<%-name%>
Add image file
Upload
On 05/14/2013 07:28 PM, Danny D. wrote:

not to mention the increased spillage trying to get them to work...

--
fact check required

Add pictures here
<% if( /^image/.test(type) ){ %>
<% } %>
<%-name%>
Add image file
Upload
On Tue, 14 May 2013 19:33:30 -0700, jim beam wrote:

Seems to me they mandated the gas stays *in* rather well; but not that the gas comes *out* gracefully.
The cost of the complexity is (it seems): a) The increased spillage of gasoline b) The increased vapors from gas left in the can (see note 1) c) The increased cost & complexity of the spout d) The increased time it takes to pour the gas out
Note 1: I can't get all the gas out of the can with the spout on. I presume all that gas will vaporize and fill the can with gasoline vapors, which, will stay inside due to the lack of venting and permeability - but - they will immediately escape the moment the spout is removed for the refilling tasks.
Given that we spill more, and we vent more when we open the gasoline can to refill - yet - we certainly vent *less* during storage and during the pouring tasks ... I wonder where the balance of the equation lies?
Does anyone know of any data on what we're actually saving in vented gasoline vapors?
Add pictures here
<% if( /^image/.test(type) ){ %>
<% } %>
<%-name%>
Add image file
Upload
On 05/14/2013 08:10 PM, Danny D. wrote:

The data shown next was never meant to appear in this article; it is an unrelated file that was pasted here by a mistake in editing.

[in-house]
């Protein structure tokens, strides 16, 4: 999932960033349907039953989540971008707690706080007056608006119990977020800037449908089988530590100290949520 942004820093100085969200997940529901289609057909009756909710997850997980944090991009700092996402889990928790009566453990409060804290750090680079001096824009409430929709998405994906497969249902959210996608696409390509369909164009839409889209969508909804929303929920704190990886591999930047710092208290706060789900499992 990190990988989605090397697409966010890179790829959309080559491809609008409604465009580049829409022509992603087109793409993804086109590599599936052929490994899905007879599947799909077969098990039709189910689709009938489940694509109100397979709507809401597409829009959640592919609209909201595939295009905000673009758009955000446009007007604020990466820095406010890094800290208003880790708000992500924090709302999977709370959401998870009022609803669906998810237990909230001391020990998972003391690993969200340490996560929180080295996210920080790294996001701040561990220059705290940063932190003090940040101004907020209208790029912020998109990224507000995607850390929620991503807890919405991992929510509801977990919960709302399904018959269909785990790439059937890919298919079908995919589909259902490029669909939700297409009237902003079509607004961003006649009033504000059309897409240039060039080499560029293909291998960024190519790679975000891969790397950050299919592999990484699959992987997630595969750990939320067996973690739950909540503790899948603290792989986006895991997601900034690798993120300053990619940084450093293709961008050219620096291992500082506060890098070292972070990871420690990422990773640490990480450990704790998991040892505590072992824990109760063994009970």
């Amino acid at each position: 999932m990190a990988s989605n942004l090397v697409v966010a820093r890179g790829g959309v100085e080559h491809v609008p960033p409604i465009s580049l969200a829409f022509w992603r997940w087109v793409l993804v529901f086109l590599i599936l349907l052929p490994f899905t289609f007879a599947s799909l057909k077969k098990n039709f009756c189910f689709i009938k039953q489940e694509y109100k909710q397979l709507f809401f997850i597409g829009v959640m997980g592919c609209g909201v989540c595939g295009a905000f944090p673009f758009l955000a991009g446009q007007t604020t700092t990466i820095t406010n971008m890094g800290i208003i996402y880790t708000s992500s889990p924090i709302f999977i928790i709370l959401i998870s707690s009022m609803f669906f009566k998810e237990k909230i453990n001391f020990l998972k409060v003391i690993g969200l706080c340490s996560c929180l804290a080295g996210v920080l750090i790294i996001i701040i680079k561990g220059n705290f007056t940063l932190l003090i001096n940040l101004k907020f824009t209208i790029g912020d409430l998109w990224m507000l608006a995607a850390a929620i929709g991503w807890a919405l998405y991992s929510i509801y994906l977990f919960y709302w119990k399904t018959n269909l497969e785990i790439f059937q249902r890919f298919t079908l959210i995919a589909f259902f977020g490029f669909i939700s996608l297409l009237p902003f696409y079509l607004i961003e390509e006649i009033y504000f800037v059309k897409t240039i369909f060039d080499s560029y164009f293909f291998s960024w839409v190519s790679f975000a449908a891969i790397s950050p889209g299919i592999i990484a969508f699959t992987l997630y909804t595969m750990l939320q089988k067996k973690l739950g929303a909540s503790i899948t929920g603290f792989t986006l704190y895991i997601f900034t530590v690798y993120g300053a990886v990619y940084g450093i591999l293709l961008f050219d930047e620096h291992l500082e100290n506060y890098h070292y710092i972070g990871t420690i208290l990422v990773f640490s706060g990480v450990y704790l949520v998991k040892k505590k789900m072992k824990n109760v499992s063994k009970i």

for anything more than a few hours storage, there's no question that fully sealed will lose less. this is because the sealed can vapors will reach equilibrium and after initial vaporization inside the can, it will then stop once its magic vapor pressure is reached. with a vented can, that never happens, and it continues to leak out forever until all gone.
so, re storage, these cans are a win. but on pouring, which is the whole point of the can in the first place - most people use cans to transport gas, not store it - these "no leak" cans are a joke. maybe if you're filling a lawn mower they work, but for a car with the fuel cap only accessible from a vertical plane, it's pretty much impossible to pour more than about 30% of contents without spillage. and that's assuming you've /not/ given up on the spout and are not using a newspaper or other improvised funnel.
bottom line, these things need to be re-thought. preferably by someone with a car.
--
fact check required

Add pictures here
<% if( /^image/.test(type) ){ %>
<% } %>
<%-name%>
Add image file
Upload
On Tue, 14 May 2013 20:46:29 -0700, jim beam wrote:

Hmmm... in the olden days, with the vented cans, I don't remember ever having the gasoline all vaporize. Although, I must admit I never thought about the level in the can day to day.
Would the old-style cans lose *all* the gas over time?
How long (for 5 gallons)?
Add pictures here
<% if( /^image/.test(type) ){ %>
<% } %>
<%-name%>
Add image file
Upload

ill

l

n,

.

I used to store a 1 gal can in one of my sheds for the mowers. Never found the can empty even after sitting for a year.
Harry K
Add pictures here
<% if( /^image/.test(type) ){ %>
<% } %>
<%-name%>
Add image file
Upload

Of course you didn't. If there is evaporation, the most volatile components go first. What remains evaporates more and more slowly.
--
Dan Espen

Add pictures here
<% if( /^image/.test(type) ){ %>
<% } %>
<%-name%>
Add image file
Upload

Related Threads

    HomeOwnersHub.com is a website for homeowners and building and maintenance pros. It is not affiliated with any of the manufacturers or service providers discussed here. All logos and trade names are the property of their respective owners.